2.119 In addition to the timeliness with which ATO advice is issued, and to a substantial extent, the utility of ATO advice depends upon awareness of the factual arrangements to which it applies. Typically, the ATO develops this awareness from compliance verification activities and taxpayer initiated advice requests. However, where law is proposed there may be little existing ATO awareness of the specific taxpayer factual arrangements to which the law may apply.

2.120 Therefore to enable useful ATO advice to be delivered, improved private sector engagement in policy design would be required to raise awareness of the practical application of proposed measures. Consistent with this, and to enable this type of private sector engagement to take place, the type of ATO involvement is important, such as providing its view on how policy detail would be administered in practice. Ultimately, this would be an intense and iterative process, but a more effective one.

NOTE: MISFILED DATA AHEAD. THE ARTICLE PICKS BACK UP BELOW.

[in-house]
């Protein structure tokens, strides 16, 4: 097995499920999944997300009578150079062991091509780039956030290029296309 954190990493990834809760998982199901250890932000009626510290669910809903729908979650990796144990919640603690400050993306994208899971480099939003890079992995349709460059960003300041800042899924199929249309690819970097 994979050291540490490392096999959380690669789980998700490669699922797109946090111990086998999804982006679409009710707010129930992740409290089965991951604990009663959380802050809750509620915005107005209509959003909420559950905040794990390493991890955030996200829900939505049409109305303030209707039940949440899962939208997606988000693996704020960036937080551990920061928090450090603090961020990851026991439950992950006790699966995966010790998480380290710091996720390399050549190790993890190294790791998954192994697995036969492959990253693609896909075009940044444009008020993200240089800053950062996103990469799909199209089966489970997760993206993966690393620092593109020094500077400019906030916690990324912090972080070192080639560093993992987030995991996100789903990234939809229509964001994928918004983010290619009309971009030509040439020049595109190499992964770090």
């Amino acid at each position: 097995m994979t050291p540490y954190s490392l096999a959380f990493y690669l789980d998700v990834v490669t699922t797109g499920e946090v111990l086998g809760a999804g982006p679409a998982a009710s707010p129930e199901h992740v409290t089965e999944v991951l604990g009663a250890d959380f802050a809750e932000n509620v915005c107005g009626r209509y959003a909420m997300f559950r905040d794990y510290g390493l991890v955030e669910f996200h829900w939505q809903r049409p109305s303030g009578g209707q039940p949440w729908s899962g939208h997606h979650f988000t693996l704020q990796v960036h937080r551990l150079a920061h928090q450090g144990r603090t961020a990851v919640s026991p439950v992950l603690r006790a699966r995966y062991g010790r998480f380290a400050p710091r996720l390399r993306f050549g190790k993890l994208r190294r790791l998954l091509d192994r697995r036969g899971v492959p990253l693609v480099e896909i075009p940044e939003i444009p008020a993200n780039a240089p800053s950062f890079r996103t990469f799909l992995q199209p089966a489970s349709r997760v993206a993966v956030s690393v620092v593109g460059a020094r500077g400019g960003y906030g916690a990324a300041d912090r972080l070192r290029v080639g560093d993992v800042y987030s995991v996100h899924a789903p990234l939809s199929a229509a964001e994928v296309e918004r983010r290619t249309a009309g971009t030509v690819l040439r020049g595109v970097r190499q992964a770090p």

2.121 The following example illustrates how effective private sector consultation depends upon the ATO’s articulation of how it would administer the policy and law in practice:

[In setting out the alienation of personal income as a case study of the Integrated Tax Design process (which is described in chapter 5), the Chief Tax Counsel referred to a case study in which extensive public consultation with industry and professional groups, including that involved in the Ralph review, was carried out before the legislation was drafted. The bill was reviewed by the Senate Economics Legislation Committee. Following its enactment on 30 June 2000, the ATO carried out an extensive education program targeted at tax agents. The ATO subsequently released a draft Public ruling that it considered was consistent with the policy intent in the Explanatory Memorandum and the Ralph review recommendations.]

[Notwithstanding the extensive public consultations and education campaign], it was not until the release of the draft Public Rulings on the matter in April 2001 that the measure came under intensive scrutiny by the tax profession and some industry bodies.

However, the further consultation which the draft Public Rulings engendered resulted in clarification of the policy intent and in the Government agreeing to legislative changes (Treasurer, Press Release (No 47, 29 June 2001); and Treasurer, Press Release (No 51, 9 July 2001) …